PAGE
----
I just finished Christopher Fowler’s Peculiar London, and now I want to go back to the city for another visit. It is a, well, peculiar book (though great fun for the right reader), seemingly random and meandering, with little differentiation between the grand and the trivial. The observations are presented as introduced by the detective Arthur Bryant and others of the author’s characters, though they all sound much the same. There’s a bit of a beginning & ending, but for the most part you could shuffle the chapters any which way with no one the wiser (sadly, the book lacks an index).
JOHN MAY: I’m finding this a little hard to follow, Arthur.
ARTHUR BRYANT: These are my notes. They’re in no particular order.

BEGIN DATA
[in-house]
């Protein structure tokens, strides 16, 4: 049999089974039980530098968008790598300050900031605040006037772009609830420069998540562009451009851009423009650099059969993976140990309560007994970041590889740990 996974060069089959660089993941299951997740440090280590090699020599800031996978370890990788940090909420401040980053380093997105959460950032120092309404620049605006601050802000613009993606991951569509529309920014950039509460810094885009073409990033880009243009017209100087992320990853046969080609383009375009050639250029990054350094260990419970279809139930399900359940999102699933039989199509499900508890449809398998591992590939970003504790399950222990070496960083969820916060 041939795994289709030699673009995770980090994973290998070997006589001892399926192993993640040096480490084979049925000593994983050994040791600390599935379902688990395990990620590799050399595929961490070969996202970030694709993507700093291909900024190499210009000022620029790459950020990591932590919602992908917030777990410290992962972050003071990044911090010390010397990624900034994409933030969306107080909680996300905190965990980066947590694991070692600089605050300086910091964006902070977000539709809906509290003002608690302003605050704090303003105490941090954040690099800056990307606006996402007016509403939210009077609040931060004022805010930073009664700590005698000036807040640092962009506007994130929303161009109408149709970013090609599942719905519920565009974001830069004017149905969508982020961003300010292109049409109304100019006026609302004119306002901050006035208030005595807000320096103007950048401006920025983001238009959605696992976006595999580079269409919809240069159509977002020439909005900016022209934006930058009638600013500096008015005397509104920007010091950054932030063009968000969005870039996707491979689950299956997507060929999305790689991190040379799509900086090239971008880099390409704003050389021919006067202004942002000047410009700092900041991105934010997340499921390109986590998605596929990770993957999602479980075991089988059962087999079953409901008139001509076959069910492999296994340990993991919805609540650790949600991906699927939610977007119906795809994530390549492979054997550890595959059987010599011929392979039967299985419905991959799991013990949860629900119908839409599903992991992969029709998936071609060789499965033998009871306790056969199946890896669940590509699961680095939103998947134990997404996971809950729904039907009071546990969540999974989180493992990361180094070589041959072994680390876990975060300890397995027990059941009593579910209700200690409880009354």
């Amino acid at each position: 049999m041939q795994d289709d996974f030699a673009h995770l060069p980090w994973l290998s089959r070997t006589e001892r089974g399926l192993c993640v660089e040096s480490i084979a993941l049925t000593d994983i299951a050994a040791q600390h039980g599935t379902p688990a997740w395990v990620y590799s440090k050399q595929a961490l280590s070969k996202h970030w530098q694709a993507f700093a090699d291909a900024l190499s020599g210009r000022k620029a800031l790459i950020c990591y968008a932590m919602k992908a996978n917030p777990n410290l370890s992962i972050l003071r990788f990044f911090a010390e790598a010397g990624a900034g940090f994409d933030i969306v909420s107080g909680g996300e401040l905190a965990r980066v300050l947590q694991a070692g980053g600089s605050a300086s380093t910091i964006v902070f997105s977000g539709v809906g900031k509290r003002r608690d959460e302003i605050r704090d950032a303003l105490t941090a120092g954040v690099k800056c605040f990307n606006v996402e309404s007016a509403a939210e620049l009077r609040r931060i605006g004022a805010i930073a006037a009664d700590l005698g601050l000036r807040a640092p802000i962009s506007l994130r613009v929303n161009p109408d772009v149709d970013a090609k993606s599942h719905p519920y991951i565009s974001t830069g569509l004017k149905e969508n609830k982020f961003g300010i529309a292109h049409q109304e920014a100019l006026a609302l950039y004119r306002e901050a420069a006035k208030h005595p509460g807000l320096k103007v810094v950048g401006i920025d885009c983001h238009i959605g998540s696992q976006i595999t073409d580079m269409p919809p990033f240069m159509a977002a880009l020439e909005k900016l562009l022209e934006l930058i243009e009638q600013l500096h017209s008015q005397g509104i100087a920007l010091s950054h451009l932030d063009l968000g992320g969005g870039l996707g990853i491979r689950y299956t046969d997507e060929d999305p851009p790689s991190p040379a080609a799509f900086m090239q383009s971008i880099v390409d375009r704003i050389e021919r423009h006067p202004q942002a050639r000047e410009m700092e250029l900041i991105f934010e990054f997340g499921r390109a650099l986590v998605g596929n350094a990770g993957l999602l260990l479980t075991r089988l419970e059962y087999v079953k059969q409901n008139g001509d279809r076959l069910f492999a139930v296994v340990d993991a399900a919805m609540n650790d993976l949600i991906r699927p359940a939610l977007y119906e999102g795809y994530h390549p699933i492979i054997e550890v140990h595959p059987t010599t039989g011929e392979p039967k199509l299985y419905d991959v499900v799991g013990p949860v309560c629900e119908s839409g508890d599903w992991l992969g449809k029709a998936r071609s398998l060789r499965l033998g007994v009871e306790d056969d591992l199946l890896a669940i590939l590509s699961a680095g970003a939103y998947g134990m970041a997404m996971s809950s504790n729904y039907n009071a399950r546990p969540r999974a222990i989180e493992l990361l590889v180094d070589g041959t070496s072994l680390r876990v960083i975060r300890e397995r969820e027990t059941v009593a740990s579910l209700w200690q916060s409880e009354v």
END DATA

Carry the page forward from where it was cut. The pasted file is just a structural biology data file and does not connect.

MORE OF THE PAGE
JOHN MAY: Clearly.
I can’t begin to summarize the copious and wide-ranging content, so I’ll quote the flap copy, which says the book offers a tour of “odd buildings, odder characters, lost venues, forgotten disasters, confusing routes, dubious gossip, illicit pleasures, and hidden pubs.”
I’ve met these characters before, and it’s hard for me to imagine the reaction of a reader encountering them for the first time in this context. Fowler says his agent’s first reaction was “Oh, it’s a Bryant & May book, just without the murder plot.” But when it comes to long books on London (it’s 475 pages), I find this one much more readable than Peter Ackroyd’s oh-so-serious London: The Biography.
An abiding interest in London may be a prerequisite to the book’s enjoyment. But how could you not be interested in London?